HOME >> BIOLOGY >> NEWS
More than aiding balance, vestibular organs provide an on-line movement guidance system

Anyone who's had to find his or her way through a darkened room can appreciate that nonvisual cues play a large role in our sense of movement. What might be less apparent is that not all such cues come from our remaining four senses.

In a finding that broadens our understanding of human movement control, researchers at the Institute of Neurology in London have shown that the inner-ear vestibular organs provide what is essentially an on-line movement guidance system for maintaining the accuracy of whole-body movements.

The vestibular organs are commonly thought of as sensors that serve balance, the control of visual gaze, and higher spatial functions, such as navigation. However, because these organs respond to head movements, such as accelerations, they also have the potential to signal the accuracy of any voluntary movement that causes the head to move in space. The brain may then use that information for movement control in the same way that it uses sensory feedback information from the eyes, muscles, and skin to assess and adjust a limb movement as it is being executed.

In the new work, appearing in the August 9 issue of Current Biology, Brian Day and Raymond Reynolds of University College London show that the brain uses signals from the vestibular organs to make on-line adjustments to whole-body voluntary movements. The researchers were able to show this by precisely stimulating the vestibular sensory nerves through the skin while volunteers performed a simple upper-body movement. The researchers found that the stimulus altered the normal vestibular response to the upper-body movement and automatically caused the subjects to adjust their movement speed--and did so in a predictable way that depended on how the vestibular sensory nerves were stimulated. As one might expect when perturbing the guidance system, the effect of the nerve stimulation was only apparent in connection with body movement; the same stimulus had almost no effect when
'"/>

Contact: Heidi Hardman
hhardman@cell.com
617-397-2879
Cell Press
8-Aug-2005


Page: 1 2

Related biology news :

1. New nanotechnology able to examine single molecules, aiding in determining gene expression
2. Fish species plays surprise role in aiding coral reef recovery
3. A year on from the Asian tsunami, satellites are aiding regional rebuilding
4. UCI researchers identify trigger for onset of Alzheimers, aiding search for new therapies
5. Scientists explore how complex organs develop from a simple bud
6. Study finds how organs monitor themselves during early development
7. Researchers discover which organs in Antarctic fish produce antifreeze
8. Vital organs in the Earth system: What is the prognosis?
9. New antifreeze protein found in fleas may allow longer storage of transplant organs
10. Protein linked to growth of organs and cancer
11. Discoveries by UAB and Florida scientists may help transplanted organs survive longer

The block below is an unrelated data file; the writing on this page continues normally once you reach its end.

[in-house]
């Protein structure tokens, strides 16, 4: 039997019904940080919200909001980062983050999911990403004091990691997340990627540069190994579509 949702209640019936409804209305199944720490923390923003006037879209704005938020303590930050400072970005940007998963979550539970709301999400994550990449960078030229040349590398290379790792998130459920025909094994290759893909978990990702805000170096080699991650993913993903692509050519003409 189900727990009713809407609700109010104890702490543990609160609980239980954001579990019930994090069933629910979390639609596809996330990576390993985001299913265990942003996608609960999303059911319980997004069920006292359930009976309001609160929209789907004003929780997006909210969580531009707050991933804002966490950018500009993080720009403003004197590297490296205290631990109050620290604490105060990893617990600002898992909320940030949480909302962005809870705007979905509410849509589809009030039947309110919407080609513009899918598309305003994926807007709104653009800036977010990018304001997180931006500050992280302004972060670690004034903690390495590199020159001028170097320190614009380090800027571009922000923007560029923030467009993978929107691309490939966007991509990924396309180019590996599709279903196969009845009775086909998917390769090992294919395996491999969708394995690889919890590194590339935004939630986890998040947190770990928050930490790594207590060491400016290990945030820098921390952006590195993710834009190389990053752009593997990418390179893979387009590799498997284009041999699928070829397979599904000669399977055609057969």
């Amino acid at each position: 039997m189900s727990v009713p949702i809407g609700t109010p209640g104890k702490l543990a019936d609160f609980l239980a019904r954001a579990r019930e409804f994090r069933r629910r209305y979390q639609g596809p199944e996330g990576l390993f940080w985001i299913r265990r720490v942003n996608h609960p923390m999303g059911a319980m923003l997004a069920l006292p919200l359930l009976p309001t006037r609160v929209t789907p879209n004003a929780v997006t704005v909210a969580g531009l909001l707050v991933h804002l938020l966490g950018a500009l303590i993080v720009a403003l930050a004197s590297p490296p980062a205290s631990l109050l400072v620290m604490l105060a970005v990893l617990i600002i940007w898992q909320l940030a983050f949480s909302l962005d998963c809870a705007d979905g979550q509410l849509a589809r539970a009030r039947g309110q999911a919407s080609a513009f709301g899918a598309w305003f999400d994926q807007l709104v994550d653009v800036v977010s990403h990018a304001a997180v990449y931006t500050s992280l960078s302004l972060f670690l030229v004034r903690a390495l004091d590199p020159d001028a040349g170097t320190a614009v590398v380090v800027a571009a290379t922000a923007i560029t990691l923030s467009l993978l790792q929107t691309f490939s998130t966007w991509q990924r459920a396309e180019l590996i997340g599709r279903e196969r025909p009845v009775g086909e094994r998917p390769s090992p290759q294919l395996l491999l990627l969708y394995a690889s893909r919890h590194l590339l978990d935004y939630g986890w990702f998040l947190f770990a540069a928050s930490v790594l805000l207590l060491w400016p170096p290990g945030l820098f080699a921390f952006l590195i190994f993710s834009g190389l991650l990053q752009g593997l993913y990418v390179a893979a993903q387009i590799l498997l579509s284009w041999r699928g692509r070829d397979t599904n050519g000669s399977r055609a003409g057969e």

Post Your Comments:
*Name:
*Comment:
*Email:


(Date:2/2/2016)... NEW YORK , Feb. 2, 2016 /PRNewswire/ ... analysis of the bioinformatic market by reviewing the ... computer enabled tools that drive the field forward. ... report to: Identify the challenges and opportunities ... service providers and software solution developers, as well ...
(Date:2/2/2016)... Feb. 2, 2016   Parabon NanoLabs ... U.S. Army Research Office and the Defense Forensics ... sensitivity of the company,s Snapshot Kinship Inference ... and, more generally, defense-related DNA forensics.  Although Snapshot ... (predicting appearance and ancestry from DNA evidence), it ...
(Date:2/1/2016)... NEW YORK , Feb. 1, 2016  Today, ... Heart Association (AHA) announced plans to develop a first ... cognitive computing power of IBM Watson. In the first ... disease, AHA, IBM (NYSE: IBM ), and Welltok ... metrics and health assessments with cognitive analytics, delivered on ...
Breaking Biology News(10 mins):
(Date:2/11/2016)...  Bioethics International, a not-for-profit organization focused on the ethics ... made accessible to patients around the world, today announced that ... publication of the Good Pharma Scorecard an ... as one of BMJ Open ,s ,Most Popular Articles, ... most frequently read. Ed Sucksmith , assistant editor ...
(Date:2/11/2016)... 11, 2016  Dovetail Genomics™ LLC today announced that ... for a planned metagenomic genome assembly service. Richard ... genome assembly method in a talk on Friday, February ... Technology conference in Orlando, Fla. ... datasets is difficult. Using its proprietary Chicago ...
(Date:2/11/2016)... ... 11, 2016 , ... Global Stem Cells Group, ... Global Stem Cells Network (GSCN) to distribute exosome injection and other biological products ... Costa Rica, Dominican Republic, Colombia, Argentina, Nicaragua, Panama, El Salvador, Venezuela, Peru, Ecuador, ...
(Date:2/10/2016)... 10, 2016  The Maryland House of Delegates and ... that University of Maryland School of Medicine Dean ... of Maryland Medical System President and CEO Robert ... the highest honor given to the public by the ... Dean Reece and Mr. Chrencik for their contributions ...
Breaking Biology Technology:
Cached News: